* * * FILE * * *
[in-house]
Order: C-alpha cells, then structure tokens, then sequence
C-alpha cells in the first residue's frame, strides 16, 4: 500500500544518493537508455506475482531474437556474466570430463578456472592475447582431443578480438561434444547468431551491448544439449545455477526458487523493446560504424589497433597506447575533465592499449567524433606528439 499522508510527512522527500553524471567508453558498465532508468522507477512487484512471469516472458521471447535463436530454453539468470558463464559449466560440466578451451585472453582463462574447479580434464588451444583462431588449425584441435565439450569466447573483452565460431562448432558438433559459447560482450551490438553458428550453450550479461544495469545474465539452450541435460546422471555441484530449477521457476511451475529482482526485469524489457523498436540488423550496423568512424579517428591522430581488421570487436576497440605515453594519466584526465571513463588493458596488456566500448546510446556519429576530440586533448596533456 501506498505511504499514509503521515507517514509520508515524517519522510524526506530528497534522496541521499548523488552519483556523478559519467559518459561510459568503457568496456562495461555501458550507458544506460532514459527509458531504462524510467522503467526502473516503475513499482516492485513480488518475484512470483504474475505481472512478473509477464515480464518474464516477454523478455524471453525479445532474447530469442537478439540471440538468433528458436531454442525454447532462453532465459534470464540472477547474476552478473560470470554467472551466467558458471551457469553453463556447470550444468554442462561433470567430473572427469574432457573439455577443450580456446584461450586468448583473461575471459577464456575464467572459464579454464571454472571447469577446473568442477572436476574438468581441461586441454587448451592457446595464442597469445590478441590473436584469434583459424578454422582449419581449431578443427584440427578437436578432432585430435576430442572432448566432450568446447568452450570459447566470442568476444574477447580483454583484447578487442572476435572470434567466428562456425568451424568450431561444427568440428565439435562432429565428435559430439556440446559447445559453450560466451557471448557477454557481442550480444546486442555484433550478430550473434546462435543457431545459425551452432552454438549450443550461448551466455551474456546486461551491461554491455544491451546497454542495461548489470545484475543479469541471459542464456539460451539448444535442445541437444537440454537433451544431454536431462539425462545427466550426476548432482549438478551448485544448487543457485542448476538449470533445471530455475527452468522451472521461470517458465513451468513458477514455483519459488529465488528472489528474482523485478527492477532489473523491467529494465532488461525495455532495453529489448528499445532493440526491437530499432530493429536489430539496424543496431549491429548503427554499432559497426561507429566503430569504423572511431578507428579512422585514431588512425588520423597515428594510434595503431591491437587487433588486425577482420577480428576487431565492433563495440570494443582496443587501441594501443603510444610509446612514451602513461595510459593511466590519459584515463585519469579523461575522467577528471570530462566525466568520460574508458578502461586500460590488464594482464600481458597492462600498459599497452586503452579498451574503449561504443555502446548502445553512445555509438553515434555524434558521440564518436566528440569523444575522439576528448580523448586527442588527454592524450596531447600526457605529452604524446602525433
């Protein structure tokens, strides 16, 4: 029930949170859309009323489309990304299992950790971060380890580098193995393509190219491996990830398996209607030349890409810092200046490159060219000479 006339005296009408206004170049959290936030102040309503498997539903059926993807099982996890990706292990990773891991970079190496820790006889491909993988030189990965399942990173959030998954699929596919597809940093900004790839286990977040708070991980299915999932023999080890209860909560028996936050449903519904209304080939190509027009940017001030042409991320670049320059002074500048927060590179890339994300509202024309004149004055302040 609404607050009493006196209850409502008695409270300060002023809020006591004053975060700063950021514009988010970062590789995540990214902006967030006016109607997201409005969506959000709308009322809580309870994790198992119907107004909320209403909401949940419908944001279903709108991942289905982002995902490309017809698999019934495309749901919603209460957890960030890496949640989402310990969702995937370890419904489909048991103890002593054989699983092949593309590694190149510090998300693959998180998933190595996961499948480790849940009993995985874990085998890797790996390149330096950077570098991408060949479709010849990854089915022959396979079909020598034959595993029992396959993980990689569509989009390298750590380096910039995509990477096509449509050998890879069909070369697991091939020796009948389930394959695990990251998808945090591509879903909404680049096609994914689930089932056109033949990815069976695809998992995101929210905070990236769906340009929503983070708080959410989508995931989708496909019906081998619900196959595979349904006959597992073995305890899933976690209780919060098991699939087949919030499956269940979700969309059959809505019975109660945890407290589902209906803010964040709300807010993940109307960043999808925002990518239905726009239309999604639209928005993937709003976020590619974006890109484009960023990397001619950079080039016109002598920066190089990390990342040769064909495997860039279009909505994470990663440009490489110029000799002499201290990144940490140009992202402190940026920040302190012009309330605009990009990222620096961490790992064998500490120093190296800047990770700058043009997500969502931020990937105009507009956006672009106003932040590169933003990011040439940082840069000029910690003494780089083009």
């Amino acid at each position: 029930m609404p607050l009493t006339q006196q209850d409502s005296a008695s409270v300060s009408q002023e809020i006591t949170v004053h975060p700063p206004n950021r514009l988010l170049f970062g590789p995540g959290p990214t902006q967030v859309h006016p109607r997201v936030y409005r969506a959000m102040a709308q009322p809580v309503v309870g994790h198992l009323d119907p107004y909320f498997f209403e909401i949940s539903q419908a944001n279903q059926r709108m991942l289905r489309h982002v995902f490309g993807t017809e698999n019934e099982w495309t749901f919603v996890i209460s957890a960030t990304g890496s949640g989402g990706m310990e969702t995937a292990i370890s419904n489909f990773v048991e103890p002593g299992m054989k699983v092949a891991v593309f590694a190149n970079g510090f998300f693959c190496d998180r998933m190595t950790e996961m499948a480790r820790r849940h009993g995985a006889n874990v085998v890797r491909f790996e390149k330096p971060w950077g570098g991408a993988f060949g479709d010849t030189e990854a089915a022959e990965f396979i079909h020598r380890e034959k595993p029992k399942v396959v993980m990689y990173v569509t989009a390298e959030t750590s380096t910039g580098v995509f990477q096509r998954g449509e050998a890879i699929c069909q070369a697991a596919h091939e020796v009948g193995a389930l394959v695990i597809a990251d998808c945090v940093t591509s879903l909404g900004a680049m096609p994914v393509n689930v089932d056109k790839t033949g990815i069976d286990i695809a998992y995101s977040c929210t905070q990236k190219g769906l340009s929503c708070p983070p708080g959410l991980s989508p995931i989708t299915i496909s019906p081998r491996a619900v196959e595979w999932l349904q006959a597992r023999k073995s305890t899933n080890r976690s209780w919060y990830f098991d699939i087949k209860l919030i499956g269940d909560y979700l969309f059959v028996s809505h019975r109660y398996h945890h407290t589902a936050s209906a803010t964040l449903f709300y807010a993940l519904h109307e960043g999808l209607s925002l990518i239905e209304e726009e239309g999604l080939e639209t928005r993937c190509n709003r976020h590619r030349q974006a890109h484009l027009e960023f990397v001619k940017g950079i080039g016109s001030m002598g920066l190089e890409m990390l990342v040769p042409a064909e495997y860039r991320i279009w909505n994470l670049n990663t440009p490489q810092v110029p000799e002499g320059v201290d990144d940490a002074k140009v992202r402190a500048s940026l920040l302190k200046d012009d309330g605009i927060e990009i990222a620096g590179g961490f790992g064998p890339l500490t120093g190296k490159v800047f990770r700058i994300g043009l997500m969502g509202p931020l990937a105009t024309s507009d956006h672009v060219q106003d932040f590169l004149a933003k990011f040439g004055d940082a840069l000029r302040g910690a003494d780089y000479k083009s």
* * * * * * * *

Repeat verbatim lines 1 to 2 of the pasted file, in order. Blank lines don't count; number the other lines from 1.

[in-house]
Order: C-alpha cells, then structure tokens, then sequence